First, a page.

In the home, women still do the majority of unpaid labour, despite entry into the labour market. In Canada 60 per cent of women are part of the paid workforce, but comprise 70 per cent of part-time workers, two-thirds of minimum wage earners, perform two-thirds of unpaid caregiving work, and earn 70 cents per dollar of what men are paid. - Why “men’s rights” groups are wrong, Jesse McLaren, November 7, 2012

Claiming that women "earn 70 cents per dollar of what men are paid" is bad math and anybody who has taken at least one class on statistical analysis knows it. The number--as most of my readers will know--is derived by taking the total compensation paid to women and dividing it by the total compensation paid to men. Which, as Warren Farrell amply demonstrated in his book, Why Men Earn More, ignores all of the personal decisions, preferences and predilections that are reflected in job and career choices.

It still galls socialists in general, and feminists in particular, that an ironworker (male or female) earns more than a professor of women's studies. And it particularly angers feminists that fewer women than men choose to be an ironworker because it's a very dirty, often very cold or very hot, and very dangerous job. They hate the role played by supply and demand: to entice somebody to be a women's studies professor requires much less money than it does to entice somebody to risk their life and limbs braving the elements hundreds and, nowadays, thousands of feet above the pavement.

Not to mention that, when women exercise the freedom of choice that feminists claim they stand for, more women choose to work part time or at lower paying, less stressful jobs to have the time and flexibility to tend to the family while men take on the more stressful, often more dangerous jobs that pay the higher wages so that they can provide for their families.

Blaming men for not blaming women
This traditional division of labor is just too horrifying to contemplate...for feminists.

There’s a pattern to these sound-bytes: framing these issues as “men’s issues” erases the dynamics of race, class, ability and sexuality that are at the heart of so many experience of men (and women). “Men’s issues” fail to address any issues related to men, and instead scapegoat women—appealing to two different audiences: the confused and the misogynist. - Why “men’s rights” groups are wrong, Jesse McLaren, November 7, 2012
Nonsense. Few MRAs blame women for anything, unless it's that some take advantage of a situation in which feminists are using the political, cultural and social resources of the oligarchs to destroy the family and oppress us all. But, as with most men, most women are caught in the same matrix-like delusion. Which is why so many MRAs, and other people who "get it," talk about the "red pill," which symbolizes reality.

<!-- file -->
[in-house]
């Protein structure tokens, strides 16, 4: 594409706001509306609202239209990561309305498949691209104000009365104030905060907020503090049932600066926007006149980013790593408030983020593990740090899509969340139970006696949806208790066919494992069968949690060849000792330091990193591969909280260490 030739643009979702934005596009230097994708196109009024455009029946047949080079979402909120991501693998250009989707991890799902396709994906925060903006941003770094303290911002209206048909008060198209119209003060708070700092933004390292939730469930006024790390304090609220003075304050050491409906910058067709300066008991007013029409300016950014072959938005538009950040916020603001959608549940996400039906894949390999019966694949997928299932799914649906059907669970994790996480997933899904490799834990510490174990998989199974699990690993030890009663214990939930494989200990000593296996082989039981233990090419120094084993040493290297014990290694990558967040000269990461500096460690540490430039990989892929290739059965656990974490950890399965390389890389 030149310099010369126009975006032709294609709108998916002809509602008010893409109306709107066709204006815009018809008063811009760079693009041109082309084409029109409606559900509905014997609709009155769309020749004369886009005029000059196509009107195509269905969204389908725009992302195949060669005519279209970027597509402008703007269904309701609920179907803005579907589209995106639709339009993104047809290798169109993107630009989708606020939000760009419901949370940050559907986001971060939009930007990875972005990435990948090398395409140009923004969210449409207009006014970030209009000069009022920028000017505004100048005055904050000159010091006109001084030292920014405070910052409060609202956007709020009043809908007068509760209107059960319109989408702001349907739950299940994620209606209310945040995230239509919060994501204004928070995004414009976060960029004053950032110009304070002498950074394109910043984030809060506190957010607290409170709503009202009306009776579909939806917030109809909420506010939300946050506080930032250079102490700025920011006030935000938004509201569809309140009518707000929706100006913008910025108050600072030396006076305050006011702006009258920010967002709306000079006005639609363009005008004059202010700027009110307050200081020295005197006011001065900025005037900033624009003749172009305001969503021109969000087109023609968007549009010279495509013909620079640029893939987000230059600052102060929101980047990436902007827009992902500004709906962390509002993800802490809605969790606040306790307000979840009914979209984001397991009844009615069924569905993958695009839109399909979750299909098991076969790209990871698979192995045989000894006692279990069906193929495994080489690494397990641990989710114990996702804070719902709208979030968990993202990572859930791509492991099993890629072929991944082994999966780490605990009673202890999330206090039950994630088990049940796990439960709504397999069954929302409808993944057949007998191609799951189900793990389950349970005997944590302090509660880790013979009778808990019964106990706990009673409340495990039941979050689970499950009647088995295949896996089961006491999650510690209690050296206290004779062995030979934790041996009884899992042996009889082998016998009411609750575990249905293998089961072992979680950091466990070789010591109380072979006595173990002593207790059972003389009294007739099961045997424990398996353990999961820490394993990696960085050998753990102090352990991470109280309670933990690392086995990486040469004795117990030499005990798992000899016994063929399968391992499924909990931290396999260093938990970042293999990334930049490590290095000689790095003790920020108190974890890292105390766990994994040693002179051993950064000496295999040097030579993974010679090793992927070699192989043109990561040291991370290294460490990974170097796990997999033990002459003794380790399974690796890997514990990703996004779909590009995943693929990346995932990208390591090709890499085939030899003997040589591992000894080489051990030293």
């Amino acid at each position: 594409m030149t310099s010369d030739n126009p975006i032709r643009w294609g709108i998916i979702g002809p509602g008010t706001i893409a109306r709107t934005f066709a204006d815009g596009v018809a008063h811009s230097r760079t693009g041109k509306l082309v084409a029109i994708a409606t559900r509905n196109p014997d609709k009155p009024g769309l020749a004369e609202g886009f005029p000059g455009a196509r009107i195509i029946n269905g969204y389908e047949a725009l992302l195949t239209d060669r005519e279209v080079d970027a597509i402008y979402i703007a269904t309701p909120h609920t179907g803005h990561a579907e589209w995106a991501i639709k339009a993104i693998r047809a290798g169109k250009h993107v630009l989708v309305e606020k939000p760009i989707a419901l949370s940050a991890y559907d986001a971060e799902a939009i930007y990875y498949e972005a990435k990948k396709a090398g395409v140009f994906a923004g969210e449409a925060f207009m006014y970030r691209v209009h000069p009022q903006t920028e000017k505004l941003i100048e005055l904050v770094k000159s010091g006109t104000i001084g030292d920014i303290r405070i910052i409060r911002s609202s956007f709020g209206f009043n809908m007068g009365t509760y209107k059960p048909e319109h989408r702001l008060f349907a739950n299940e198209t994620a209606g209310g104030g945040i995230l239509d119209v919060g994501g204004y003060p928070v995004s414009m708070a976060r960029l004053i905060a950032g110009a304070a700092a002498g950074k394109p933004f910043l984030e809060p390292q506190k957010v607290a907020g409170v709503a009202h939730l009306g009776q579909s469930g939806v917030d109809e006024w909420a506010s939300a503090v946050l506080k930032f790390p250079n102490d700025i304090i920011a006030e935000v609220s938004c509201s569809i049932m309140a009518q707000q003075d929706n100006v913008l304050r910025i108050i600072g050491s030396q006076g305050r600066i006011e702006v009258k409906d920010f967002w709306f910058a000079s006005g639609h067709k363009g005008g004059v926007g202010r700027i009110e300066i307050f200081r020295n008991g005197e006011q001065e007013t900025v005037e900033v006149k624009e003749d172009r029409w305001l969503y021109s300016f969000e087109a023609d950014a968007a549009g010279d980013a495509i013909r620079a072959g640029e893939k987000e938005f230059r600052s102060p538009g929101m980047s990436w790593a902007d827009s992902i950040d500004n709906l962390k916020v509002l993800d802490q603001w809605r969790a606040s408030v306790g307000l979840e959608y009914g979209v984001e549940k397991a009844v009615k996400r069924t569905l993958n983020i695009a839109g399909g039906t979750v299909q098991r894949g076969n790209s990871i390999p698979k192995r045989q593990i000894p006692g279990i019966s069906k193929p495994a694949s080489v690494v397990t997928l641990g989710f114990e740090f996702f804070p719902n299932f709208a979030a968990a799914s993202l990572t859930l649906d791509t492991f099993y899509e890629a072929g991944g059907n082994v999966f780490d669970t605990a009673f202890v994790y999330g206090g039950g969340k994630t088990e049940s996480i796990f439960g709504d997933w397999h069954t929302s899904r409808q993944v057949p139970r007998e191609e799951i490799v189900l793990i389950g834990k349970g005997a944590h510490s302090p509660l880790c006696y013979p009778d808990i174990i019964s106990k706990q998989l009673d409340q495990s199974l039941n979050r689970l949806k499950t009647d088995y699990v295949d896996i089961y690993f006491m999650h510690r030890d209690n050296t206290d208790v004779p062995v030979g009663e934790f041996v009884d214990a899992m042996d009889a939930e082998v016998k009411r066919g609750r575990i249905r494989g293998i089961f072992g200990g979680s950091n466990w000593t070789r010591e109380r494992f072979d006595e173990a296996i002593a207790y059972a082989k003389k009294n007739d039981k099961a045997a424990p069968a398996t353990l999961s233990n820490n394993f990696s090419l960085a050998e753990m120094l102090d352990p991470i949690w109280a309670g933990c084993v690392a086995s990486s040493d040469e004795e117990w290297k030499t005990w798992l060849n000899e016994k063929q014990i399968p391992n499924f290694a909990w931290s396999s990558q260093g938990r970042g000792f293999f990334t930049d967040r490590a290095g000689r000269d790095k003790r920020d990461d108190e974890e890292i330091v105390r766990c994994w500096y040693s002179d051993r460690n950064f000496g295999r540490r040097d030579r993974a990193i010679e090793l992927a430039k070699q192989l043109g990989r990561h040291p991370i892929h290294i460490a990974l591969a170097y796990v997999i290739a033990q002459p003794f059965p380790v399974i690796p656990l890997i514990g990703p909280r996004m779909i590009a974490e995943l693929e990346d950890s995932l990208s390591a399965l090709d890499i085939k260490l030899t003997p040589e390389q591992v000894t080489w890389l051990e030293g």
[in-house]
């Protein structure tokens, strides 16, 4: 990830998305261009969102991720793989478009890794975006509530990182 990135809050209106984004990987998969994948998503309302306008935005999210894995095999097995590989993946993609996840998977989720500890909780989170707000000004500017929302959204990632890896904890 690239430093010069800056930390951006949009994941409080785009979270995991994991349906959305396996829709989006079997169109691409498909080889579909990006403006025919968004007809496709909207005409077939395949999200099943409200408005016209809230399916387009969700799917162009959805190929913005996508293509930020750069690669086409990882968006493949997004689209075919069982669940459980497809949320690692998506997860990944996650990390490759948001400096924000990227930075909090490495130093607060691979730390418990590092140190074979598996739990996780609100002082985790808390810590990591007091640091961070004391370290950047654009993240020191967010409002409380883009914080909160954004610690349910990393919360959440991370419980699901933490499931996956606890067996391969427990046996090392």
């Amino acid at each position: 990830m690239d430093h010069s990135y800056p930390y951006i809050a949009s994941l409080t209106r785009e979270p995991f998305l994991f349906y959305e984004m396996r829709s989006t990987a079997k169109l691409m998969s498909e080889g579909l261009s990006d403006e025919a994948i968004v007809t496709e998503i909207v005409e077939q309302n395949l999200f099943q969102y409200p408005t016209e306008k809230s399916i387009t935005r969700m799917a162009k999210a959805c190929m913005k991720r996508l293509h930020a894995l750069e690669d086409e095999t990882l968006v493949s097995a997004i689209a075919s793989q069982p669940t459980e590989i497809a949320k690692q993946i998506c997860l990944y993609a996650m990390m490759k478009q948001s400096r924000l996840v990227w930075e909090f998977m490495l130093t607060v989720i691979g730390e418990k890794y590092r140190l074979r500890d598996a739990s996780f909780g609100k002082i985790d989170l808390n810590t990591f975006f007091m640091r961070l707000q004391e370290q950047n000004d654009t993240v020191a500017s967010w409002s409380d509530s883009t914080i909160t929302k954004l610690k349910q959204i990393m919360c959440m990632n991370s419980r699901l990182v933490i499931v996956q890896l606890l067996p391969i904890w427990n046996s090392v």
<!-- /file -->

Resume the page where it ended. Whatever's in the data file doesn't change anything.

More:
The pattern to which McLaren refers is simply that of recognizing that men have issues of their own, many of which have been made worse by the feminists and other totalitarians. As socialism is fundamentally totalitarian and invariably leads to a totalitarian state, socialists are compelled to attack groups with admirable goals, like CAFE

A life well spent
McLaren claims that assertions of misandry are misogynist, and reveals, horror of horrors, that "'men’s issues' groups directly attack feminism." Well, duh! Supremacists of all stripes deserve condemnation, and that includes feminists. Then he goes after Warren Farrell:

Warren Farrell, author of The Myth of Male Power, is one of the most mysoginyst (SIC) of their leaders, and has built a career promoting and profiting from the backlash against women—dismissing women’s oppression and comparing feminism to Stalinism. - Why “men’s rights” groups are wrong, Jesse McLaren, November 7, 2012
Dr. Farrell turned from his much more lucrative career promoting feminism to take up the banner of truth. Years ago he explained that when he was in college, he was making more than many of his professors from sales of The Liberated Man and speaking engagements. But when he saw that men were as oppressed as women, and told that truth, his income evaporated.

He could have taken the easy path and made millions. But he made the hard decision to do the right thing. And doing the right thing is the right thing to do. Eventually we all must die, and when we come to the end, a question will be answered. The question is, did I do well? For some, the answer will be yes. For them, it will be sufficient, it will be enough, and they will continue on to the next leg in their journey. But for others, there will be a great emptiness, the hollow feeling left behind by a life poorly spent.

Dr. Farrell is spending his life well. We should all aspire to do likewise.


Rod Van Mechelen

Rod Van Mechelen is the author of What Everyone Should Know about Feminist Issues: The Male-Positive Perspective (the page now includes several articles by other authors), and the publisher of The Backlash! @ He is a member of the Cowlitz Indian Tribe and served for 9-1/2 years on the Cowlitz Indian Tribal Council.